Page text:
"It wasn't that complicated," said Fischoff. "Victoria came in and gave a very carefully thought out and orchestrated presentation of the Victoria Principal Persona. I was still wary; this movie rests on the actress' shoulders. Victoria had never carried a film, so she represented a gamble."
And then there was the network. "CBS exerted a great deal of pressure, yes," said Fischoff, sighing. "It turns out they were right. But nobody was saying, 'We think she is a brilliant actress.' What I got was, 'We have a relationship with her and we think she will deliver the numbers.' To come down so hard for her early on may have done Victoria a disservice."
Kim LeMasters, CBS v-p for programming, last week said: "I think it boiled down to some sincere questions and legitimate doubts on Jaffe-Lansing's part about whether Victoria had the acting prowess for the role. These producers come from a world in which attention can be paid to very minute details about a performer's strengths. In TV, we don't usually have that luxury of time." But if it had come to a power struggle, who would have had the power? "The networks and producers have mutual vetoes," replied LeMasters. "But we never wanted this to reach Draconian levels, and it never did."
All Principal wanted was an answer. "To this day," said Principal, "I still don't understand what happened after the meeting." Principal didn't play the character, or read; she simply talked about herself and her career. "I know there was a drawback in the sense I was being forced upon them (by CBS). And I could see myself being perceived as just another series actress wanting to do a TV movie. But those last two weeks of waiting amounted to emotional upheaval, a roller-coaster. I could have used those two weeks to prepare."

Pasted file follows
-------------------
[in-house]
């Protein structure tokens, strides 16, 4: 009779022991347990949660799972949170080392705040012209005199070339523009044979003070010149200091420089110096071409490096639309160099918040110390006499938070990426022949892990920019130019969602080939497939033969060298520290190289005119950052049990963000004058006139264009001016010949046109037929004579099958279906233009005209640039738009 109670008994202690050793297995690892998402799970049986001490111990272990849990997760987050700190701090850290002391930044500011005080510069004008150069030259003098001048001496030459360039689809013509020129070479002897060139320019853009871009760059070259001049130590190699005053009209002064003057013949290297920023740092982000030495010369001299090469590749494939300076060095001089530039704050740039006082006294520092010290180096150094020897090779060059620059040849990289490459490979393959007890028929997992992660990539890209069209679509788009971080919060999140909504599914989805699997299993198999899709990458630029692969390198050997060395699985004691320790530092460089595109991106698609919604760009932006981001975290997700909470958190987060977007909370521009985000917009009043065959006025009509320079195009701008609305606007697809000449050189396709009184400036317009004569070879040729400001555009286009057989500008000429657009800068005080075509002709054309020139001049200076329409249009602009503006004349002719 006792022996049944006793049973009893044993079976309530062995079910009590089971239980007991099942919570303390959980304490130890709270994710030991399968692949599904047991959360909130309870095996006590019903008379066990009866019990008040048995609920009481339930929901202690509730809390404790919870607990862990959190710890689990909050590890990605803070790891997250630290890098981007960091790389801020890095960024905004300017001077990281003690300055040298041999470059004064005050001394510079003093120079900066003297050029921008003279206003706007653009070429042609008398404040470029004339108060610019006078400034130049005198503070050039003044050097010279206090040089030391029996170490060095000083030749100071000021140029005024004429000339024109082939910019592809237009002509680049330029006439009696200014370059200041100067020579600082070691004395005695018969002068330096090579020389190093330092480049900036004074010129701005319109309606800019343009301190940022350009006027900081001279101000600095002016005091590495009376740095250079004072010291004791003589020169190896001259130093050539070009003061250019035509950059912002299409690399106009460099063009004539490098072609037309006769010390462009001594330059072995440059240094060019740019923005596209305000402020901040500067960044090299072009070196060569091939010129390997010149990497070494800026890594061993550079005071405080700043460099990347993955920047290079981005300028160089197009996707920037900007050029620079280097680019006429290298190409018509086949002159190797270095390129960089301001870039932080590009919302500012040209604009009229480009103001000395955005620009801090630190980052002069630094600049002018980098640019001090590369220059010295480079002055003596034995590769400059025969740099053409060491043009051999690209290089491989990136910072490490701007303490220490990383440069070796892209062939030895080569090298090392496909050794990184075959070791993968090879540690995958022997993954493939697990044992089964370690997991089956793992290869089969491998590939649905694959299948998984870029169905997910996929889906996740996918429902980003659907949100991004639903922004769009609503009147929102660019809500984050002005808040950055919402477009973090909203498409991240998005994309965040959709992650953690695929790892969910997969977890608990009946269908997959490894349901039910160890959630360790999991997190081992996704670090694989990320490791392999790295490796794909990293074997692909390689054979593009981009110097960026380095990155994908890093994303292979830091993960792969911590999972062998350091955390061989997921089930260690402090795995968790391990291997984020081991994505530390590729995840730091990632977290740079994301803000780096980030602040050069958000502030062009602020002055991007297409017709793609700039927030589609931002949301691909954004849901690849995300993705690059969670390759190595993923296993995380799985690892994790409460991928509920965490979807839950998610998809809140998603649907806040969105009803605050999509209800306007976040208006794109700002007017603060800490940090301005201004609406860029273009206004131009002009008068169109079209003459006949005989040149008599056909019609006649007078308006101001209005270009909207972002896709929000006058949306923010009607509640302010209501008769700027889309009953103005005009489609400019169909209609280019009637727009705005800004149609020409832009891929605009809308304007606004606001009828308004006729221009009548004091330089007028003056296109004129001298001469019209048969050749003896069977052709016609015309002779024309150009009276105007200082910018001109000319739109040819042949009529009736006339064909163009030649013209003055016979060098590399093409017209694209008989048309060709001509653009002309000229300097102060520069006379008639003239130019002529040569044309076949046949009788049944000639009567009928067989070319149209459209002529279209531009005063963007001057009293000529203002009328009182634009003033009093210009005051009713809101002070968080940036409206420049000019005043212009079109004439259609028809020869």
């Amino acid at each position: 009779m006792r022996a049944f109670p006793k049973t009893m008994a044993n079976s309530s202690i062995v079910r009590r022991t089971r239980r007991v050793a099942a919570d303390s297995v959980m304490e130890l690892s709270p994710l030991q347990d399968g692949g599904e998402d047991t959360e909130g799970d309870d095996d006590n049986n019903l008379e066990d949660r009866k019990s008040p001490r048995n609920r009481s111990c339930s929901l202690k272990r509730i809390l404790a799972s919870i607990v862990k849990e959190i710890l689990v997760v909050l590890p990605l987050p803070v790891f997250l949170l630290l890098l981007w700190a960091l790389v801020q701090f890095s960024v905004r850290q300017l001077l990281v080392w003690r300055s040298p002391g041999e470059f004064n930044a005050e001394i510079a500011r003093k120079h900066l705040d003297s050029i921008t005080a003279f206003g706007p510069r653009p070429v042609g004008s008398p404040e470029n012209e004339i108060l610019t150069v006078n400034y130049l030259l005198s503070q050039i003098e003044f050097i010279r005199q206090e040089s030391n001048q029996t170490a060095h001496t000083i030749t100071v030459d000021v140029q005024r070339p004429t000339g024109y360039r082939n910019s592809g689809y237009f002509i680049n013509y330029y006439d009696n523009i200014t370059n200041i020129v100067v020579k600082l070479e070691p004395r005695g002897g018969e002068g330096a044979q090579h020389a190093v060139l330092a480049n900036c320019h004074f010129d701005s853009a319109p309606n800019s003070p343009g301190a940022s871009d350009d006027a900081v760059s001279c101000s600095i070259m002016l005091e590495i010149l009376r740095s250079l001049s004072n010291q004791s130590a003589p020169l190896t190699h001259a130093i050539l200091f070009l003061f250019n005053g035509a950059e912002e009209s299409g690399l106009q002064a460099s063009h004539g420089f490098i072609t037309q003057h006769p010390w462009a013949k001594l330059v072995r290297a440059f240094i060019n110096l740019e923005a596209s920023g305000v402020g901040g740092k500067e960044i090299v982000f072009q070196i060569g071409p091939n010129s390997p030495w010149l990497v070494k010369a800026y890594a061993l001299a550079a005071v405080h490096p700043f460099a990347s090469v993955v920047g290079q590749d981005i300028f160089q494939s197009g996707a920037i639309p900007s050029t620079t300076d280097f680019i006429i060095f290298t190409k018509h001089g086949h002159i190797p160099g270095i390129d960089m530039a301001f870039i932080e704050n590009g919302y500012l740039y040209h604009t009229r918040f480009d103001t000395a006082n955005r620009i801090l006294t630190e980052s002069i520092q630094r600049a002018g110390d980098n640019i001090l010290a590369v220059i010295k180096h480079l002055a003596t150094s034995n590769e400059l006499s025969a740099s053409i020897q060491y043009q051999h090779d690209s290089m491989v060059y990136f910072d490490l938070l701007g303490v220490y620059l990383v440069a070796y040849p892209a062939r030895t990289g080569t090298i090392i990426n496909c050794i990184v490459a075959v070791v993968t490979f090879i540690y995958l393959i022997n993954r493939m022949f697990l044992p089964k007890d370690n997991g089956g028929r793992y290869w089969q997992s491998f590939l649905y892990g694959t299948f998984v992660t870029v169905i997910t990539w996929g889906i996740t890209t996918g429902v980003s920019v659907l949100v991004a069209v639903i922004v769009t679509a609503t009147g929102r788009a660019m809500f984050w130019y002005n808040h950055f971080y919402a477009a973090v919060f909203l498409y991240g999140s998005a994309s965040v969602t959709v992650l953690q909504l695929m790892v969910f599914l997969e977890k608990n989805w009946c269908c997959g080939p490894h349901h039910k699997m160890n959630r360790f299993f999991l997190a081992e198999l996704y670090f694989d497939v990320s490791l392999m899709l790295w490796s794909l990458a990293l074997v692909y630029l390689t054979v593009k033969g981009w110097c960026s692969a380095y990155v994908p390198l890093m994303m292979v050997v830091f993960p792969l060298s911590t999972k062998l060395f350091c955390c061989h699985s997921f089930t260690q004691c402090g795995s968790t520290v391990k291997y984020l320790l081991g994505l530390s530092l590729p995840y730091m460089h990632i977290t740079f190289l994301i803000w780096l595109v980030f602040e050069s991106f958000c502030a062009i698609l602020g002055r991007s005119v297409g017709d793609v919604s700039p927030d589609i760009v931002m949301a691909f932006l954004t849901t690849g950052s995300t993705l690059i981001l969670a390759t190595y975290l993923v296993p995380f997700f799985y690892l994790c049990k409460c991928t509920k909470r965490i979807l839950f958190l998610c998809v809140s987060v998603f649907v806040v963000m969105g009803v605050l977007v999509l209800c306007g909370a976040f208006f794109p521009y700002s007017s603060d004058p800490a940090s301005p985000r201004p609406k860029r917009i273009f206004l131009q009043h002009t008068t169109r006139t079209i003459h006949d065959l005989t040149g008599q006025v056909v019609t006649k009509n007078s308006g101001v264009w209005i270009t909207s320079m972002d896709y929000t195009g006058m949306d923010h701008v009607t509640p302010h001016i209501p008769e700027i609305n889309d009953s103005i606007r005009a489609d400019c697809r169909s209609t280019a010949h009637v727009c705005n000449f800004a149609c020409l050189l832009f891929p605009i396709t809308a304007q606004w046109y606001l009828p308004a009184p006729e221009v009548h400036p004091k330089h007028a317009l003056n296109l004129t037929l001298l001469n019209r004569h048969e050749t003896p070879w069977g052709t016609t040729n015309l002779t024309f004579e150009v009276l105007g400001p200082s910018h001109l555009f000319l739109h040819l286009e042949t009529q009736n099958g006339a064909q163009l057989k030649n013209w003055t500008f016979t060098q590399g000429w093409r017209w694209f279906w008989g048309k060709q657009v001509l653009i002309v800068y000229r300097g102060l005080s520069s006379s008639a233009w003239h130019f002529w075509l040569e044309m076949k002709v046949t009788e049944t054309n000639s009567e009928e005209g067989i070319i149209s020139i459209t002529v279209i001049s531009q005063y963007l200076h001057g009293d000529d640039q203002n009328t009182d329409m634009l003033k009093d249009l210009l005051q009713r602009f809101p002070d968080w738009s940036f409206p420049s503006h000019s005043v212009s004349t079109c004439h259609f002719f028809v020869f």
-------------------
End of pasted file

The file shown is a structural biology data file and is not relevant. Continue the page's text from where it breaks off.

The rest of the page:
Fischoff remembered using the two weeks "to have some conversations. I made calls to people who'd worked with Victoria, people who'd represented her. I tried to do research, and it was positive; I wasn't looking for dirt, but I wanted to make as informed a decision as possible. I wanted to be sure I wasn't overlooking gold in front of me. There are other actresses who come out of nighttime soaps who are competent, or better, but why go with one of them rather than Victoria? I have a semi-photographic mind, and I remember Victoria in the meeting answering some of my questions with the identical language she'd used in a recent TV Guide article. That made me wary. I still didn't know who this woman was."
And Fischoff had to be sure that on screen she was going to be neither Victoria Principal nor Pamela Ewing. The "Dallas"-phobia was understandable: TV movie producers are often wary of series stars--preferring to go with a Lee Remick or a Joanne Woodward--because of the shorthand and tricks learned on series. "Victoria is brilliant about lighting and she knows exactly where the camera is, and what it sees, but that isn't necessarily what you want in a dramatic performance. You worry that her good work was based on her extraordinary physical beauty," he said.
Finally, director Tuchner convinced Fischoff that he could "communicate with Victoria and win her trust and get what we wanted. I trusted Michael at that point. He wouldn't just tell me what I wanted to hear. And then, finally, it's your turn to midwife; somebody had to take Richard Chamberlain seriously, or Tuesday Weld, but you are on the griddle when you do."